When foods do cause reactions such as sneezing or hives, they do so through the same mechanism as allergies to mold, dust or pollen. Sometimes smelling a food is enough to set off the reaction and, in extreme cases, we may hear of a child who went into life-threatening anaphylactic shock after smelling a peanut. Reactions to these substances tend to be immediate, and as a result the allergies are easy to identify. They can also be confirmed by skin testing, a process whereby a tiny amount of allergen is injected beneath the skin.
Read More »

Autism, in the eyes of a father and researcher

Dr. Bernard Rimland is the founder of the Autism Research Institute. In an article he wrote for the Autism Research Review International [2001;15(3):3], he gives an account of his 45-year endeavor to find a cure for autism ñ an endeavor that began when his son was diagnosed in 1956. Although he held a PhD in experimental psychology, Dr. Rimland had never heard of autism at the time of his son’s diagnosis. His son’s pediatrician, with 35 years experience in practice at the time, had never heard of it either. As incredible as it may sound today, Dr. Rimland reminds us that autism was once a rare occurrence.

Dr. Rimland first turned to mainstream medicine, but did not receive much help. At the time, it was believed that autism was caused by mothers who could not express their love for their children. Today, medicine has fortunately discarded that opinion but still denies that there is any biological basis in autism, embracing instead an unlikely genetic theory. Since by definition there cannot be an epidemic of a genetic illness, medicine holds that there is no epidemic here, only increased awareness leading to more frequent diagnosis. Although autism was said to affect only one in several thousand children just a few decades ago, recent estimates place it at one in 150 children.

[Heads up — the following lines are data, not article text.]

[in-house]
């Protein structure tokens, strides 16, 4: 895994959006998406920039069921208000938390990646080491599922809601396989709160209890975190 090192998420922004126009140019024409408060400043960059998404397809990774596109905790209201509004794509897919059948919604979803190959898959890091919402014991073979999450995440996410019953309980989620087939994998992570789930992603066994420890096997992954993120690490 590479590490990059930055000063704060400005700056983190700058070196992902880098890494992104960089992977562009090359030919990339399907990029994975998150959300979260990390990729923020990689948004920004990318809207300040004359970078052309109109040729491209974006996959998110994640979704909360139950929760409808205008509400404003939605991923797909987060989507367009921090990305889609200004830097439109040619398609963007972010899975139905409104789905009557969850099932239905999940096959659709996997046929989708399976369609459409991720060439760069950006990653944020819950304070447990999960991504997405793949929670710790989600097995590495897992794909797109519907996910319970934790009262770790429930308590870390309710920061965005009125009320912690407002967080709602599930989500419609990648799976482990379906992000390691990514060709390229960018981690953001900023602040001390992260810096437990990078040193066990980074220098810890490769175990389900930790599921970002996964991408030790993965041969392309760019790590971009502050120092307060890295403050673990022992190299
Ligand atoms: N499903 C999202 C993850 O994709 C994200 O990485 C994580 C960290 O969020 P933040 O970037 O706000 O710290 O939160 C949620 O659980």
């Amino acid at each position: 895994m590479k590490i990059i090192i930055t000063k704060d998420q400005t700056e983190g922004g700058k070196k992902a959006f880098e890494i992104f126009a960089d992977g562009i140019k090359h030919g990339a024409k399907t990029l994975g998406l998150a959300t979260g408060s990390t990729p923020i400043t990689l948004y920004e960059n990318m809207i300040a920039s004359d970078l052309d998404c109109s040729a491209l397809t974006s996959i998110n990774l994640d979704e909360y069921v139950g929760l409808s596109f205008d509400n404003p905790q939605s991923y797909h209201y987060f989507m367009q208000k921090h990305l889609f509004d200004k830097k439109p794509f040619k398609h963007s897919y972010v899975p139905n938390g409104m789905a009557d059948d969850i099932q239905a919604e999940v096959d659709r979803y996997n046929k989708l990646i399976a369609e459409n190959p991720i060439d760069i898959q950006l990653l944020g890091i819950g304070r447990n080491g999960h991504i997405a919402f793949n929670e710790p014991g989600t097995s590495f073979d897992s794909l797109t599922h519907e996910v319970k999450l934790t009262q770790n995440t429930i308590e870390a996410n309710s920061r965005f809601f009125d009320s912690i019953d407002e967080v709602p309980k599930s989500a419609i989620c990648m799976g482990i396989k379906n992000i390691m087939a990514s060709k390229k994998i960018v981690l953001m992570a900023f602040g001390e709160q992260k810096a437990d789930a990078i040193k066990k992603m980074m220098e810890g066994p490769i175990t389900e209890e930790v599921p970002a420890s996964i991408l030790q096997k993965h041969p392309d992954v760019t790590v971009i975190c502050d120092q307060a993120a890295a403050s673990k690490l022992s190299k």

Dr. Rimland first became interested in studying diet modification and nutritional supplementation for children with autism after hearing of the work that nutritionally oriented “orthomolecular” psychiatrists were doing with other developmental disorders, including childhood schizophrenia (see Brain Allergies, by William Philpott, MD, ISBN 0-658-00398-4 and Mental and Elemental Nutrients by Carl Pfeiffer, Ph.D, MD, ISBN 0-87983-114-6). After extensive research, Dr. Rimland and his associates found that supplemental amounts of Vitamin B6 and magnesium were helpful to many autistic children. As of this year, 18 studies conducted in six countries show the effectiveness and safety of this nutrient combination and yet medical groups, including the American Academy of Pediatrics, have not endorsed it.

Additional research has shown that dietary avoidance of dairy products and gluten (a protein found in wheat and some other grains) is also beneficial for many autistic children.

Although there are numerous studies today confirming the effectiveness of this therapeutic approach, it continues to lack official endorsement as well.

Vaccines have consistently been implicated as a possible cause of the autism epidemic. Even though this is a very controversial topic and research has never found a definite link between vaccines and autism, there is a great deal of circumstantial evidence suggesting that there is a connection. Dr. Rimland points out that, in the past ten years, the number of vaccines required for a child in the United States before the age of two has risen from eight to 22 and that a majority of parents can trace the onset of their child’s symptoms to a specific vaccination. As Dr. Rimland also notes, many vaccines contain thimerosal, a mercury-containing preservative. This leads to the direct injection of mercury, “one of the most poisonous substances on earth” in his words, into infants’ bodies.